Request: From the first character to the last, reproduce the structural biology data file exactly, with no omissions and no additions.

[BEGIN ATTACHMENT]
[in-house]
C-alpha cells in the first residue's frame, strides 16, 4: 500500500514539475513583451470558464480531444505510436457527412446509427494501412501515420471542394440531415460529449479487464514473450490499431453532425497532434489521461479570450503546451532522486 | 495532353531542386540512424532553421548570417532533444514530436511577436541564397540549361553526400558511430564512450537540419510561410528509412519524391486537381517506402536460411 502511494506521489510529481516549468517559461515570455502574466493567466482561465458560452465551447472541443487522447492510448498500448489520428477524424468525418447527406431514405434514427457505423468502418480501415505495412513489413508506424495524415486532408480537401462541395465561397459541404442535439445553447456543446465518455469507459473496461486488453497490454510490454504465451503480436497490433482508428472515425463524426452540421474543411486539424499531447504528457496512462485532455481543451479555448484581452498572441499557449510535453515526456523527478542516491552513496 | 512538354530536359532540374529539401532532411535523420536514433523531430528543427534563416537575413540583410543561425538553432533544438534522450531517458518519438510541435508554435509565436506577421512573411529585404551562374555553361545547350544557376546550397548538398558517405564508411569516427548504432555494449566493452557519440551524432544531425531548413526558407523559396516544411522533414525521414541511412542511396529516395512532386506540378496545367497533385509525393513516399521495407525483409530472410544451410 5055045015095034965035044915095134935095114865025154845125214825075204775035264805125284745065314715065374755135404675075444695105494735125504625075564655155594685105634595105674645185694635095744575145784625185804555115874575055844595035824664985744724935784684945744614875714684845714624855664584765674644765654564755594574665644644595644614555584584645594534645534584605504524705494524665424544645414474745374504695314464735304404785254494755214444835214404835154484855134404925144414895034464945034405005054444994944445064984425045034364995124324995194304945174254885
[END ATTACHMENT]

[in-house]
C-alpha cells in the first residue's frame, strides 16, 4: 500500500514539475513583451470558464480531444505510436457527412446509427494501412501515420471542394440531415460529449479487464514473450490499431453532425497532434489521461479570450503546451532522486 | 495532353531542386540512424532553421548570417532533444514530436511577436541564397540549361553526400558511430564512450537540419510561410528509412519524391486537381517506402536460411 502511494506521489510529481516549468517559461515570455502574466493567466482561465458560452465551447472541443487522447492510448498500448489520428477524424468525418447527406431514405434514427457505423468502418480501415505495412513489413508506424495524415486532408480537401462541395465561397459541404442535439445553447456543446465518455469507459473496461486488453497490454510490454504465451503480436497490433482508428472515425463524426452540421474543411486539424499531447504528457496512462485532455481543451479555448484581452498572441499557449510535453515526456523527478542516491552513496 | 512538354530536359532540374529539401532532411535523420536514433523531430528543427534563416537575413540583410543561425538553432533544438534522450531517458518519438510541435508554435509565436506577421512573411529585404551562374555553361545547350544557376546550397548538398558517405564508411569516427548504432555494449566493452557519440551524432544531425531548413526558407523559396516544411522533414525521414541511412542511396529516395512532386506540378496545367497533385509525393513516399521495407525483409530472410544451410 5055045015095034965035044915095134935095114865025154845125214825075204775035264805125284745065314715065374755135404675075444695105494735125504625075564655155594685105634595105674645185694635095744575145784625185804555115874575055844595035824664985744724935784684945744614875714684845714624855664584765674644765654564755594574665644644595644614555584584645594534645534584605504524705494524665424544645414474745374504695314464735304404785254494755214444835214404835154484855134404925144414895034464945034405005054444994944445064984425045034364995124324995194304945174254885